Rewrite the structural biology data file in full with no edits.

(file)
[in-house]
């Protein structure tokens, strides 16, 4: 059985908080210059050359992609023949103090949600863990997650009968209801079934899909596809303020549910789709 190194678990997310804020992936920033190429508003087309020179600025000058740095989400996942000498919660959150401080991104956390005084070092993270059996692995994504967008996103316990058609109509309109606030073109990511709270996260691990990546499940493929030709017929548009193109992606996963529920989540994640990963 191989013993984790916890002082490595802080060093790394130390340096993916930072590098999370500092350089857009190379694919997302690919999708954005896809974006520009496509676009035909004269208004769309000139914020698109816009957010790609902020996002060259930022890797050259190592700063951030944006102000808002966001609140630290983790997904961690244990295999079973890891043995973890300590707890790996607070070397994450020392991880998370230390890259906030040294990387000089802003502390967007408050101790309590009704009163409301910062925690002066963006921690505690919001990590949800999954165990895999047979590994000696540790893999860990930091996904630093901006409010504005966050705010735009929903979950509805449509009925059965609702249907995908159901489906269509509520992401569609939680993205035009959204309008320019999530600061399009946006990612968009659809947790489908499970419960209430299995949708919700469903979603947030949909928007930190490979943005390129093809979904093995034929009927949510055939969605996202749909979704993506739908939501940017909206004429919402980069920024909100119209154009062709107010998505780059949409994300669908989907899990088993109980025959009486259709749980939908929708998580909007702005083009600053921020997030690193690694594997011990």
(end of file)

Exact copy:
[in-house]
């Protein structure tokens, strides 16, 4: 059985908080210059050359992609023949103090949600863990997650009968209801079934899909596809303020549910789709 190194678990997310804020992936920033190429508003087309020179600025000058740095989400996942000498919660959150401080991104956390005084070092993270059996692995994504967008996103316990058609109509309109606030073109990511709270996260691990990546499940493929030709017929548009193109992606996963529920989540994640990963 191989013993984790916890002082490595802080060093790394130390340096993916930072590098999370500092350089857009190379694919997302690919999708954005896809974006520009496509676009035909004269208004769309000139914020698109816009957010790609902020996002060259930022890797050259190592700063951030944006102000808002966001609140630290983790997904961690244990295999079973890891043995973890300590707890790996607070070397994450020392991880998370230390890259906030040294990387000089802003502390967007408050101790309590009704009163409301910062925690002066963006921690505690919001990590949800999954165990895999047979590994000696540790893999860990930091996904630093901006409010504005966050705010735009929903979950509805449509009925059965609702249907995908159901489906269509509520992401569609939680993205035009959204309008320019999530600061399009946006990612968009659809947790489908499970419960209430299995949708919700469903979603947030949909928007930190490979943005390129093809979904093995034929009927949510055939969605996202749909979704993506739908939501940017909206004429919402980069920024909100119209154009062709107010998505780059949409994300669908989907899990088993109980025959009486259709749980939908929708998580909007702005083009600053921020997030690193690694594997011990």